COLUMBIA — With what would be a one-time funding request of $100,000 from the Columbia Convention and Visitors Bureau, the Roots ’N Blues ’N BBQ Festival appears just one City Council approval vote away from returning this fall.
“This would be precedent-setting,” said Lorah Steiner, executive director of the Convention and Visitors Bureau. “This is also what we consider a very unusual event in terms of its impact on the community, impact on the community’s reputation. It’s an iconic event.”
On Monday, Richard King, owner of The Blue Note, and Terry Woodruff and Steve Sweitzer of the advertising agency Woodruff Sweitzer asked the Convention and Visitors Bureau Advisory Board to help finance the festival’s return. The board, on a 10-0 vote, recommended the City Council approve the funding request.
Steiner expects the request will have its first City Council reading on Feb. 18, with a public hearing and vote scheduled for March 3.
“If we receive the $100,000 funding, we will be able to announce the event,” Woodruff said. “We’re hopeful. We think it’s a fantastic event for Columbia. There are no other events that bring in that number of people.”
The format of the festival, if it were to occur, would be similar to last year’s with three stages downtown, Woodruff said.
Woodruff also said the organizers plan to again make the event free to the public. The festival should occur during the first weekend of October, Woodruff said, avoiding MU home football games and the Festival of the Arts in September.
“We do have a couple surprises that, if we’re able to announce, we’d be very excited about,” Woodruff said.
The $100,000 would come from the Convention and Visitors Bureau’s unreserved fund balance, Steiner said, which she estimated totals about $790,000. Yearly revenues that remain unspent get placed into the unreserved fund, she said.
Steiner said remodeling of the visitor bureau’s Thomas G. Walton Building on S. Providence Road could cost $250,000, leaving around $440,000 in the fund if the City Council were to approve the request for the festival.
She also said the Convention and Visitors Bureau likes to keep about $150,000 in the fund at all times.
Thumper Entertainment, a limited liability company operated by Woodruff, King and Sweitzer, is in charge of the festival this year and would receive the money. The company formed last fall and helped run the inaugural Roots ‘N Blues ‘N BBQ Festival last year.
Steiner also said the request would be granted only this year. Festival organizers would have been unable to receive such a large amount from the Convention and Visitors Bureau festival and event fund, Steiner said, because the fund is capped at $15,000 per event.
Since the festival is so young, Woodruff said, festival organizers have had a tough time reaching agreements with national and regional sponsors.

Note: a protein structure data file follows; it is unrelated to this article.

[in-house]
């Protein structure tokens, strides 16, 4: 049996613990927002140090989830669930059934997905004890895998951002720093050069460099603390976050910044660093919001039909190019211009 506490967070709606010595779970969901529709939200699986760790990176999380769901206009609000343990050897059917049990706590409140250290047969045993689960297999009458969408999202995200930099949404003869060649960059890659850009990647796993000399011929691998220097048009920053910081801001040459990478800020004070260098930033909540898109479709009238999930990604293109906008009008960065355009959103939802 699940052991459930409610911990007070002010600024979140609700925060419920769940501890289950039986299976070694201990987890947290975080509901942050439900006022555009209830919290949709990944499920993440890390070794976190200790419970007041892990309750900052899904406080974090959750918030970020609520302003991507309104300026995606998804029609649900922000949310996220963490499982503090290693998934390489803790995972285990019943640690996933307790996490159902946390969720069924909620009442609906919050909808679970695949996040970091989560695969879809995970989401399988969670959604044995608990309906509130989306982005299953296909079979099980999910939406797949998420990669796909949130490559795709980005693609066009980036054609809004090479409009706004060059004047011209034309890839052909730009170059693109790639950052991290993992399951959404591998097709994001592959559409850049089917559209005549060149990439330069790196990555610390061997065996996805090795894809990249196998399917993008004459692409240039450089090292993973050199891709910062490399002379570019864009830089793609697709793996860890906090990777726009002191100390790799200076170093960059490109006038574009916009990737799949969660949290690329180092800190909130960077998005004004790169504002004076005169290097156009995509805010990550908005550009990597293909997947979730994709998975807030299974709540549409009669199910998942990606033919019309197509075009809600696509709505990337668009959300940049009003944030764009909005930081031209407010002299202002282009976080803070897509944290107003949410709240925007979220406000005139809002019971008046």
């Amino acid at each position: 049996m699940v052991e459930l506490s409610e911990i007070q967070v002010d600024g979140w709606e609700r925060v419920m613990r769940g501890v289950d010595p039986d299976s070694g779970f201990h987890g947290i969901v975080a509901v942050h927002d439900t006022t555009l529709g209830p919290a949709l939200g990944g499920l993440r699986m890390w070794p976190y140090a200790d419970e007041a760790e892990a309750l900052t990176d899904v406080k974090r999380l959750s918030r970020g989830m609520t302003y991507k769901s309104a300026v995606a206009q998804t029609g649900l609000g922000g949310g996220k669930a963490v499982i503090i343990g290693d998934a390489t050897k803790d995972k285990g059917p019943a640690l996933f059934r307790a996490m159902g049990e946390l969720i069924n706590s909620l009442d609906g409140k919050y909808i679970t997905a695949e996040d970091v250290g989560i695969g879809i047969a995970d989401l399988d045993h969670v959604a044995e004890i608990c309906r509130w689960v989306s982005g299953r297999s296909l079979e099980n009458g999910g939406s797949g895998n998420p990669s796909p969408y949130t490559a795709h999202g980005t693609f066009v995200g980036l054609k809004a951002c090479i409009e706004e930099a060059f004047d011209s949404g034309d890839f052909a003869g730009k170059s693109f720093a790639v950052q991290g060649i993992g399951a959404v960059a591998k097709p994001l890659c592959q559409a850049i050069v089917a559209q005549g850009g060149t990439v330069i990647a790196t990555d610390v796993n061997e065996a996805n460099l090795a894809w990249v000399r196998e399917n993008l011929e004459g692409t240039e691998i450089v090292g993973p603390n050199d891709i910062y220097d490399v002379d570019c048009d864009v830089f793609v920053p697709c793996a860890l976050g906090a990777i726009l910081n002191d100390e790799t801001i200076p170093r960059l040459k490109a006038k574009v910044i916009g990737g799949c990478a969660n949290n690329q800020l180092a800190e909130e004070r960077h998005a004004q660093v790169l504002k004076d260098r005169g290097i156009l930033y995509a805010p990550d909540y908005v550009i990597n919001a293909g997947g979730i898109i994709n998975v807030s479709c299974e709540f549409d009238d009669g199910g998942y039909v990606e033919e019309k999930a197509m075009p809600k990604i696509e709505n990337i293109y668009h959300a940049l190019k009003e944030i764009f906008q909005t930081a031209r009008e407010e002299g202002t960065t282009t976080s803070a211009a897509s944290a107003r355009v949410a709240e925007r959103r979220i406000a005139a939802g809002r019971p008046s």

“Second-year festivals are difficult to get national sponsor support; that typically comes with year three, year five festivals,” Woodruff said. “So we think this one-time funding request would get us over the hump where we think we could be able to garner national sponsorship in year three.”
Woodruff said sponsors look for consistent management teams and consistent crowds at festivals, making a repeat festival performance crucial for future sponsorship.
“The national sponsors that we have talked to have said, ‘We need to see this through to make sure the first year wasn’t an anomaly.’”
Last year, Boone County National Bank put on the festival as a gift to the city and to its customers as part of the bank’s 150th anniversary.
“There was no reason to market the event outside of a 60-mile area,” Woodruff said. “This year, we’re not operating under that charge. We can and will, if we’re fortunate to bring this thing back, market it regionally and nationally.”
Steiner said the festival’s success last year led the board to recommend that the City Council approve $100,000 in funding. “It was an enormous success,” she said. “It has the potential to truly put us on the map.”
She also said that the Convention and Visitors Bureau believes the number of people coming to the festival will eventually fill every hotel room in the city.
Almost 70,000 people attended the festival as Columbia felt a $6 million impact, and the state of Missouri received $8 million in total, according to a study completed by James Kaufman, an agricultural economics project director at MU.
Currently, organizers have committed about $60,000 to this year’s festival, Woodruff said, and hope to have about $200,000 before the festival this fall. Festival organizers, however, haven’t started to search for stage sponsors, barbecue village sponsors or beverage sponsors, which would bring in additional revenue.
In September, the City Council approved $10,000 for the festival’s return.
“We’re already giving the $10,000, then I support the use of $100,000,” said Mayor Darwin Hindman. “I think it would be a very good investment for the city.”
It’s not clear whether the festival could go on this year without approval of the $100,000 from City Council. “It would be difficult,” Woodruff said. “There are currently no backup measures in place. It’s a large financial gap.”
Hindman said he hopes for City Council support.
“It brought all kinds of people to town and attention to town,” he said. “As Columbia develops a reputation for festivals and fun – that’s to everybody’s advantage.”